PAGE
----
OBJECTIVE: Determining malnutrition and associated variables in the elderly. METHODS: A cross-sectional study was conducted among elderly people vaccinated against influenza in order to evaluate their nutritional status. Nutritional assessment was performed with the Mini Nutritional Assessment. To verify association of studied variables with the outcome, odds ratios was estimated using multiple logistic regression. RESULTS: A total of 236 elderly patients were recruited. The Mini Nutritional Assessment identified three patients (1.3%) with malnutrition and 59 (25%) at risk of malnutrition. Factors with a positive association to the outcome were psychological stress or acute disease in the past three months, weight loss (< 3 kg) during the last three months and sores or skin ulcers. On the other hand, consuming two or more servings of fruits or vegetables daily, eating meat, fish or poultry every day and drinking more than three cups of fluids per day were negatively associated to malnutrition and risk of malnutrition. CONCLUSION: The low prevalence of malnutrition found in this study may be due to the study sample of elderly individuals in good health. Some factors related to a recent health problem (psychological stress or acute disease) seem to be positively associated while regular consumption of fluids and certain foods seem to be negatively associated with malnutrition.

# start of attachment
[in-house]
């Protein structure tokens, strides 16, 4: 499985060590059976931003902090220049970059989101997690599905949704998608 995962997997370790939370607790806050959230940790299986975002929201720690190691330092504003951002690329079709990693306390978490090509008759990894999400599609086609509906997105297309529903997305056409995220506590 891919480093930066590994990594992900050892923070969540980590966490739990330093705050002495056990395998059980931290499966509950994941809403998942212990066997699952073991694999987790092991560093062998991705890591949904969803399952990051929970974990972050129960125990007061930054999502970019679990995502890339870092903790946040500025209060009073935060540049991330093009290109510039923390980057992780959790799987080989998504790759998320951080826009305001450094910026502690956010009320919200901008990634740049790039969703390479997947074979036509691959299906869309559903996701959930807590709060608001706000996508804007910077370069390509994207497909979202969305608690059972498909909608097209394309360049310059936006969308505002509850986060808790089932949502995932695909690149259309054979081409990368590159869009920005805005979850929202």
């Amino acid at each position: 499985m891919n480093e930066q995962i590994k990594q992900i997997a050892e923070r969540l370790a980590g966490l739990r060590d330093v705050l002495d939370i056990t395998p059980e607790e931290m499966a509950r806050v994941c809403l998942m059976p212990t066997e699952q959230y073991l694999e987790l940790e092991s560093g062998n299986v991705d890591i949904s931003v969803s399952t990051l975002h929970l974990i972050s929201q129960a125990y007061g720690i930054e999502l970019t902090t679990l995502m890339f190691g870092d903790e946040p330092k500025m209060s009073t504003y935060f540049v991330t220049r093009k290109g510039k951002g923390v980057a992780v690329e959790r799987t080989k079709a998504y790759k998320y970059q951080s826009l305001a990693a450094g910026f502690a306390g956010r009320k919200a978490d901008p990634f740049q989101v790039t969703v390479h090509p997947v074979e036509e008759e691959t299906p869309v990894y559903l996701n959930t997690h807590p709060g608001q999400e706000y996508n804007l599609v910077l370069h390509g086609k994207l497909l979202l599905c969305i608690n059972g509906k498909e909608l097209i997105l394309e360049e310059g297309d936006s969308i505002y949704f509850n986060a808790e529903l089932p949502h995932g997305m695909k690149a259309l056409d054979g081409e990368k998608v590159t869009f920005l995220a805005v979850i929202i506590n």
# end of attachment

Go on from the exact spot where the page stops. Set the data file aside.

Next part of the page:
Elderly; malnutrition; prevalence